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Machine gunner lands new job

RAWAH, Iraq —
Marines, or “Warlords” as they are nicknamed, with Task Force 2nd Battalion, 2nd Marine Regiment, Regimental Combat Team 5 have recently been conducting proficiency-firing ranges at forward operating bases all over western al-Anbar province, Iraq. The cracks of rifles, the thumps of mortars and the clatter of machine-gun fire echoes through the camps some days.

http://www.marines.mil/units/marforpac/imef/1stmardiv/5thregiment/rct5/Pages/Machinegunnerlandsnewjob.aspx

6/25/2008 By Lance Cpl. Joshua Murray, Regimental Combat Team 5

For one machine gunner, it’s not the machine gun he hears daily, but the whirr of helicopter blades cutting the air.

Lance Cpl. Will Cumming, 20, a machine gunner with Headquarters and Service Company, 2nd Bn., 2nd Marines, arrived here to find himself tasked with an unusual mission for a machine gunner. He took the responsibility of tracking anything and anyone traveling through Rawah by helicopter.

“Cumming gets personnel, equipment and supplies that enter COP Rawah logged in and taken to where they need to go on base,” said Capt. Travis Unser, 31, a forward air controller with the Warlords and Cumming’s supervisor on the flight line. “He also makes sure everything and everyone get out of here on time.”

Cumming directs forklift drivers as they load cargo on and off of aircraft while also ensuring individuals make their scheduled flights. Although Cumming treats both incoming and outgoing flights with the same sense of thoroughness, outbound flights present more room for errors.

“If someone is supposed to come to Rawah and they haven’t checked in with me, it will eventually sort itself out because they have to check in for billeting,” said Cumming, who is from Lexington, Va. “My main concern, though, is outbound traffic because once someone leaves here, they’re out of my hands.”

One of the commonalities of inbound and outbound flights that Cumming always takes into consideration resulted from a past experience that could have ended tragically.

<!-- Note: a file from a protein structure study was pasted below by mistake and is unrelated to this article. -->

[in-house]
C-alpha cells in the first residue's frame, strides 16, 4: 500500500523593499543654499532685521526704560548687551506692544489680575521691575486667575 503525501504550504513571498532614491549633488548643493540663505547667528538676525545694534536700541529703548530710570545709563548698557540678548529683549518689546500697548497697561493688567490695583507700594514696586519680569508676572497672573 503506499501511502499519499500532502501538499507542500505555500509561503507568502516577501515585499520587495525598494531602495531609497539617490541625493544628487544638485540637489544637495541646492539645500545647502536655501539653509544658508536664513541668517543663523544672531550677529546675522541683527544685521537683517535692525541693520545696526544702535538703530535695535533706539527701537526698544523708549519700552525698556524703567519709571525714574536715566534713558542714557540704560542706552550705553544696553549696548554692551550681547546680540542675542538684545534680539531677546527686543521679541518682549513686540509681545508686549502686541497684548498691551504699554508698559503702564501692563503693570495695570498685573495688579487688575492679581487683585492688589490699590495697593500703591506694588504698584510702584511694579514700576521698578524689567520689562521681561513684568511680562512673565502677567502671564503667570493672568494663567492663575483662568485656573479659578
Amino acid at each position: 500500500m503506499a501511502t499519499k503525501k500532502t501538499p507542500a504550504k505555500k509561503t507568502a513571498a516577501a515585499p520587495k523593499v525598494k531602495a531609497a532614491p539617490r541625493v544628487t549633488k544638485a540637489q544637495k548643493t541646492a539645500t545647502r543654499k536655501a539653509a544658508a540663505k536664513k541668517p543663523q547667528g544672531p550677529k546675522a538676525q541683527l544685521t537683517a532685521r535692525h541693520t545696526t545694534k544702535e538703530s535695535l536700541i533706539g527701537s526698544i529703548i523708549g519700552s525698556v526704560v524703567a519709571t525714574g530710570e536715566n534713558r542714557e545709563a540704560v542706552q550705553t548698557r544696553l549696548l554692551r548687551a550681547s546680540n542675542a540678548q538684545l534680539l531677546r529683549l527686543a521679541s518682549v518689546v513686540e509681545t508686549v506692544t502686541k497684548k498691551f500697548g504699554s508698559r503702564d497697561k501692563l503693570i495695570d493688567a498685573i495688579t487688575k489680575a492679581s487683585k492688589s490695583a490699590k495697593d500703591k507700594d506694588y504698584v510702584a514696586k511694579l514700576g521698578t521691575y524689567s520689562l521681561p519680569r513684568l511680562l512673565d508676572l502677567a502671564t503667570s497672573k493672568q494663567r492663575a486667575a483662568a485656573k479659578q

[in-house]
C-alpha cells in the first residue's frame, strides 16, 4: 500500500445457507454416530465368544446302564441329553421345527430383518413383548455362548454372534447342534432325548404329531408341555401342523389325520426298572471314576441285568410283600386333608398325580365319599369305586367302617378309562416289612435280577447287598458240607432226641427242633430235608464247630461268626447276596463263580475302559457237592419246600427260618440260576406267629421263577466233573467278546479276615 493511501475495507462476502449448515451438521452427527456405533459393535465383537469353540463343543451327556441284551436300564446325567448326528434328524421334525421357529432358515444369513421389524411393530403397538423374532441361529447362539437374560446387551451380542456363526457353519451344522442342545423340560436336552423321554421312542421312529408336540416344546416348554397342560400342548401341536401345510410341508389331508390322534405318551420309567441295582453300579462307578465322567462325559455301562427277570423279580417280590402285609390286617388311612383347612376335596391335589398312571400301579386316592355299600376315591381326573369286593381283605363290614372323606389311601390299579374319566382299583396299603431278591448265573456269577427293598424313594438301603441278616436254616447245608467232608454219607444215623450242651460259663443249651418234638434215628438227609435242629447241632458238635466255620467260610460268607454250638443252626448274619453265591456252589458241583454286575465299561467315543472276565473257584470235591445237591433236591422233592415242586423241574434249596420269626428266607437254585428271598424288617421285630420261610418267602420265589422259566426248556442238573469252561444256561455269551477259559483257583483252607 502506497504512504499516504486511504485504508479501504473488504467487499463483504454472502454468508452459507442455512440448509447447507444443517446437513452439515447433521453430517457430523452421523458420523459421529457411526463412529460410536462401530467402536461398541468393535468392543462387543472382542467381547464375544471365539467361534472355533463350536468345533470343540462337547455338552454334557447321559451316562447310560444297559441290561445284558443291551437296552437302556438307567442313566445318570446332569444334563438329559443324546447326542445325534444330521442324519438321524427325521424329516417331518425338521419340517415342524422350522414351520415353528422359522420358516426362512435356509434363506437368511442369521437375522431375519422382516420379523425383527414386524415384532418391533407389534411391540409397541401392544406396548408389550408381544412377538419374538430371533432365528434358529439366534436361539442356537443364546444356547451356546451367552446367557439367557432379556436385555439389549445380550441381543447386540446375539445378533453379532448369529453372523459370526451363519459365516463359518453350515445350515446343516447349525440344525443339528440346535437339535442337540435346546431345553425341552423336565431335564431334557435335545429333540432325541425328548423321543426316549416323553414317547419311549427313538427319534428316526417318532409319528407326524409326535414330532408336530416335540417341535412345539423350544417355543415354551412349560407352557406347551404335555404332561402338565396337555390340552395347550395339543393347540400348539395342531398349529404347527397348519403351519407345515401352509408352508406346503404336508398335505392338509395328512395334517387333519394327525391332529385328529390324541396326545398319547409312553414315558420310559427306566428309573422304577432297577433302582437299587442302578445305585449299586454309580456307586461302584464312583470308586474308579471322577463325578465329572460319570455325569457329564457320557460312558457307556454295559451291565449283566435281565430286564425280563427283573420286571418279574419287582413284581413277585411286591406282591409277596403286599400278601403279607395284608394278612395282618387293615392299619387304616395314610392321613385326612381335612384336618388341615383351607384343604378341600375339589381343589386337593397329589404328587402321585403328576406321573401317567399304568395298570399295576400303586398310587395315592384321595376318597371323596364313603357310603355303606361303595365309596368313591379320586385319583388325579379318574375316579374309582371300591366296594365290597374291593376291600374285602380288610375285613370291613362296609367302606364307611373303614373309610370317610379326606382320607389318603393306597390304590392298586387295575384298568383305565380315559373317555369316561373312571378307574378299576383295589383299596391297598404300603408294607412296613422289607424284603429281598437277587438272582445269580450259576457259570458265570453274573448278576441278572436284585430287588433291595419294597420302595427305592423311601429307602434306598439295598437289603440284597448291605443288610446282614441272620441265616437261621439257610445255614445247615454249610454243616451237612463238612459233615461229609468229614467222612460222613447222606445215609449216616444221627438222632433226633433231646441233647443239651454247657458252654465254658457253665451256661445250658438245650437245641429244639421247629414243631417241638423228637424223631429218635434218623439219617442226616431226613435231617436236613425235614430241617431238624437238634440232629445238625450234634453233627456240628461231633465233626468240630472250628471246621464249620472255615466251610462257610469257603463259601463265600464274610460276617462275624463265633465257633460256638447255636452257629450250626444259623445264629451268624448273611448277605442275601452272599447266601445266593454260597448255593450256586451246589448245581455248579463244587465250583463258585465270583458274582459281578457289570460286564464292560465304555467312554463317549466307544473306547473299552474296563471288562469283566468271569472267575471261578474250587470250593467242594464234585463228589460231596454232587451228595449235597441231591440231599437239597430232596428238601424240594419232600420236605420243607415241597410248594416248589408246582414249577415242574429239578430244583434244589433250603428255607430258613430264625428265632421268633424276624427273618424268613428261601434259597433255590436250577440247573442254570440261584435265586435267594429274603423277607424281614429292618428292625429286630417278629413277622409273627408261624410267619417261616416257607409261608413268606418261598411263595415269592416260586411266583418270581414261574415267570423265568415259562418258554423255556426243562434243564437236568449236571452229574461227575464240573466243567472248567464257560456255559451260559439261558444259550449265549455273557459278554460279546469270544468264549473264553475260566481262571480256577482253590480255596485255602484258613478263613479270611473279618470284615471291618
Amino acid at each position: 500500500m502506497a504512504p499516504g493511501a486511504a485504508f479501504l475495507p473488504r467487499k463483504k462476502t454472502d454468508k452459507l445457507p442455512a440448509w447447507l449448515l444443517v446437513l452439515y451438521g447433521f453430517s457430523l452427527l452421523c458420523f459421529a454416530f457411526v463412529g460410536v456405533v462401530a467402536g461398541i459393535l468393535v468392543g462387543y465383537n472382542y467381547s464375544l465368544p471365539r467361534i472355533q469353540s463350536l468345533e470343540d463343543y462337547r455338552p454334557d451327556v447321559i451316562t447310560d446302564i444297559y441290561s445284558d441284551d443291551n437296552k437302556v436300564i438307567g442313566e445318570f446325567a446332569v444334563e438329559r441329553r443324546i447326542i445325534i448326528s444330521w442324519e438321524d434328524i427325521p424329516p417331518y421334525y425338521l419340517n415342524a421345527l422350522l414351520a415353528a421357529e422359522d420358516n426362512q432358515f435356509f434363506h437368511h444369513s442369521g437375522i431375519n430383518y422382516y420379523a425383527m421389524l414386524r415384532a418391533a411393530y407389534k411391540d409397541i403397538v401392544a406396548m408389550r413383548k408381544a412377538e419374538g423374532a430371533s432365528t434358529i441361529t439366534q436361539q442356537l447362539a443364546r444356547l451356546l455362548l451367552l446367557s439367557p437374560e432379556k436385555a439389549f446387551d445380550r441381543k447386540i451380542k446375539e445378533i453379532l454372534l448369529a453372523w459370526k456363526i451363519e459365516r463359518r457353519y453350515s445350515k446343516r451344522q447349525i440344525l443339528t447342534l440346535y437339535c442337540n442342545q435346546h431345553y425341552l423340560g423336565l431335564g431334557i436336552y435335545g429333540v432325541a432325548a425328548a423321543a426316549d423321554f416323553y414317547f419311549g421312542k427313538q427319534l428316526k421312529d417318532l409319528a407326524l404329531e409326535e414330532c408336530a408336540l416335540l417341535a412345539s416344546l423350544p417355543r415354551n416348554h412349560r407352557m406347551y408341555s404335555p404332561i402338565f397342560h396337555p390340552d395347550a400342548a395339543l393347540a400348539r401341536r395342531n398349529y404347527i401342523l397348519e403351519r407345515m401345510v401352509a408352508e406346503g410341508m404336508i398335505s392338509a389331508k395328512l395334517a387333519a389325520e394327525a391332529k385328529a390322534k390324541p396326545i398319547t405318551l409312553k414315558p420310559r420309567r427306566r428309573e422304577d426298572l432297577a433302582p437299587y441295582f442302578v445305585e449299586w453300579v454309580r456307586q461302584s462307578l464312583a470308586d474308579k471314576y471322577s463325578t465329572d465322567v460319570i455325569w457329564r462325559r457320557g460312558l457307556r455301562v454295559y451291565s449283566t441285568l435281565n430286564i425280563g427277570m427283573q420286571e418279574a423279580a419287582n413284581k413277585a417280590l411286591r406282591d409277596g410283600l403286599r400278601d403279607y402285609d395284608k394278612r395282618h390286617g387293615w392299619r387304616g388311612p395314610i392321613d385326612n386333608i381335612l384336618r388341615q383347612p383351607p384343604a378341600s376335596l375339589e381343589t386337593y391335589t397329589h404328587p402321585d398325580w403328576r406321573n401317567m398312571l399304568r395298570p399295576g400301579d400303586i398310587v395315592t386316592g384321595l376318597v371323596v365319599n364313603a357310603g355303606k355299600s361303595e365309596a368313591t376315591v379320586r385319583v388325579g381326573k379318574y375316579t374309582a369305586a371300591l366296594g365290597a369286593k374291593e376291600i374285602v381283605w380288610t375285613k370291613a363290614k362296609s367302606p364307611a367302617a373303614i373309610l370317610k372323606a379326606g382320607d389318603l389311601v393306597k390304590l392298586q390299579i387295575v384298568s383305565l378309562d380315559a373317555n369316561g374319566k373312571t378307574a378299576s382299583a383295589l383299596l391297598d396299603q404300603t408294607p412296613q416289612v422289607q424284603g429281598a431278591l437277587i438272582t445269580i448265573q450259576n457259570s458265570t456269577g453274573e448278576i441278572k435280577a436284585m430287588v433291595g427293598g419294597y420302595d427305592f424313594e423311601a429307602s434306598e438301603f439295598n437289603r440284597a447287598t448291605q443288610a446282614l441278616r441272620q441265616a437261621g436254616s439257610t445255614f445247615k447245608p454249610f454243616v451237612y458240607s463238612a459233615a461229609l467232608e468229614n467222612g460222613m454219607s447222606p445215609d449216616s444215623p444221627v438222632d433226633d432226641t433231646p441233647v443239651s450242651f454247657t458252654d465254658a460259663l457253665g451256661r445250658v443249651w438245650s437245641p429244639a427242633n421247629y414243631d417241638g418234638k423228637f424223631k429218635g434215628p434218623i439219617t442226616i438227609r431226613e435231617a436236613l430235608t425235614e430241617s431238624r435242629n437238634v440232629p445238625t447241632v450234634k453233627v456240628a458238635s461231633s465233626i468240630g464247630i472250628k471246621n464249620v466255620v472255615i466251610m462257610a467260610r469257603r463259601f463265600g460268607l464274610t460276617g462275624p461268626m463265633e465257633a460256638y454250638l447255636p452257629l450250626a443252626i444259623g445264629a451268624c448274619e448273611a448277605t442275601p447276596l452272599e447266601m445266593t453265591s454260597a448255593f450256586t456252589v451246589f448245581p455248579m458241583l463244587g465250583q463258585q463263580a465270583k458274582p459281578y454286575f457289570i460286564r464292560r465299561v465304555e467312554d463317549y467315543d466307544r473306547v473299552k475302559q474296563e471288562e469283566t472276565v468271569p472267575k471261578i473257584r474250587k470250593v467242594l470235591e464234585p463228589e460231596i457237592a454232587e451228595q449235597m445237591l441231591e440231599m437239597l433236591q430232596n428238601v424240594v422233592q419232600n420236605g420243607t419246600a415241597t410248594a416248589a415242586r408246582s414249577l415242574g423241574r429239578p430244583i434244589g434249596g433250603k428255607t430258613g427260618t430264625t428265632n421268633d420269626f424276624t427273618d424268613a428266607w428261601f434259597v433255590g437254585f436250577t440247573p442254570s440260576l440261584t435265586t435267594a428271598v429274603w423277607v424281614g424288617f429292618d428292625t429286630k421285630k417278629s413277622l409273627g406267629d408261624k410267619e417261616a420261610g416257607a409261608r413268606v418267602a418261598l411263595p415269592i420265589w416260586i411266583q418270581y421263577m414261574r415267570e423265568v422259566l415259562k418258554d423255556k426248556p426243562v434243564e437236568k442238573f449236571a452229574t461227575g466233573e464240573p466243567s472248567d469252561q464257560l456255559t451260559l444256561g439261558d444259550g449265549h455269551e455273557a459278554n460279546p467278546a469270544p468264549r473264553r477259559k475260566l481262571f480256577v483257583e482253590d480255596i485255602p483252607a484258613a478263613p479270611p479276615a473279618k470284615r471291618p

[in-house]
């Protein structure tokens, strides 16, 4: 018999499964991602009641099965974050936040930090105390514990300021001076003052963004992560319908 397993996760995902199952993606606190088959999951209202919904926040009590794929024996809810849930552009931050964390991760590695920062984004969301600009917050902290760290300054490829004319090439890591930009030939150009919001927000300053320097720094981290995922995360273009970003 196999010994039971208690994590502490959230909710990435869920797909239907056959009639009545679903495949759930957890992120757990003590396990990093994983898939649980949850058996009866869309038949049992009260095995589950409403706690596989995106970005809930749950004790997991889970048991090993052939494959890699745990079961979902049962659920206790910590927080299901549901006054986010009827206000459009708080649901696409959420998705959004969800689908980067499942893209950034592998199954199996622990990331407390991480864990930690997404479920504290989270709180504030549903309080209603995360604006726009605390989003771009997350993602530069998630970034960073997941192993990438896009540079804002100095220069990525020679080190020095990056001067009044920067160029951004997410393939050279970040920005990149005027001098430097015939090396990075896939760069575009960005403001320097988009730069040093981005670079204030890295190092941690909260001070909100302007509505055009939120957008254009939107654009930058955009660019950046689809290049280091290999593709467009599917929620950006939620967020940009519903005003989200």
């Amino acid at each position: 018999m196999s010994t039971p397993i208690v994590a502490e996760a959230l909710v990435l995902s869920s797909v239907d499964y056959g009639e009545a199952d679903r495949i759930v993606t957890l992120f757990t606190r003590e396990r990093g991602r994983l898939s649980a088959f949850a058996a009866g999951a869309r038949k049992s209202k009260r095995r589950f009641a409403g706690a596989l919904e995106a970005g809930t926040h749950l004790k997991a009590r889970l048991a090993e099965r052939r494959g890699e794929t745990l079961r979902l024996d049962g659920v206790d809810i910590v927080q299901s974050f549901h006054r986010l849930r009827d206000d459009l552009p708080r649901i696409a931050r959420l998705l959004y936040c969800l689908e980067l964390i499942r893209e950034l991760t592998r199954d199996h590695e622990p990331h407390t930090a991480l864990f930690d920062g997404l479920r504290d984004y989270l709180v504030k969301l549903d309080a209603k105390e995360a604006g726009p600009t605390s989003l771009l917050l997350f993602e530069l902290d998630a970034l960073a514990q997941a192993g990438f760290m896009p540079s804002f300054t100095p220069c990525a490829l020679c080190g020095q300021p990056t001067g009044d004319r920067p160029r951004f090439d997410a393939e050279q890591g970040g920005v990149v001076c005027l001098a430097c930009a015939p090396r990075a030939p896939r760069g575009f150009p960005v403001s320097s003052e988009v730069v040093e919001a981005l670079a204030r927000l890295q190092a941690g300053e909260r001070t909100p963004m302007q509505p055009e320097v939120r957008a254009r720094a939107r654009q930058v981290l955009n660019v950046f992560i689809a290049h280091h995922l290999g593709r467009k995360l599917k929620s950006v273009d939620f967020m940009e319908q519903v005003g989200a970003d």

“I try to get the birds off the deck as quickly as possible, because we received indirect rocket fire when we first got here,” Cumming said. “It hasn’t happened since, but I try to always keep in mind that it still could.”

Some days are slow for Cumming because of delayed flights or no flights at all, but every so often he runs the flight line for more than a day straight.

Cumming, although having no prior training, has made an impact on those with whom he works. Unser, as well as pilots that make frequent rounds through the area, have noticed his knack for the job.

“He’s been doing very well, and he’s a very smart Marine,” said Unser, who is from Tulsa, Okla. “We have received compliments from pilots on how smooth things run here. We’ve gotten pretty proficient at what we do, but eventually the Marine Air Wing will send personnel to take over our jobs.”

When an air wing Marine comes to replace him, Cumming hopes to go back to what he considers his true calling as a Marine.

“It’s been a valuable learning experience for me, but it’s not something I want to pursue,” Cumming said. “I would like to eventually get back to being a grunt and my original (Military Occupational Specialty), a machine gunner.”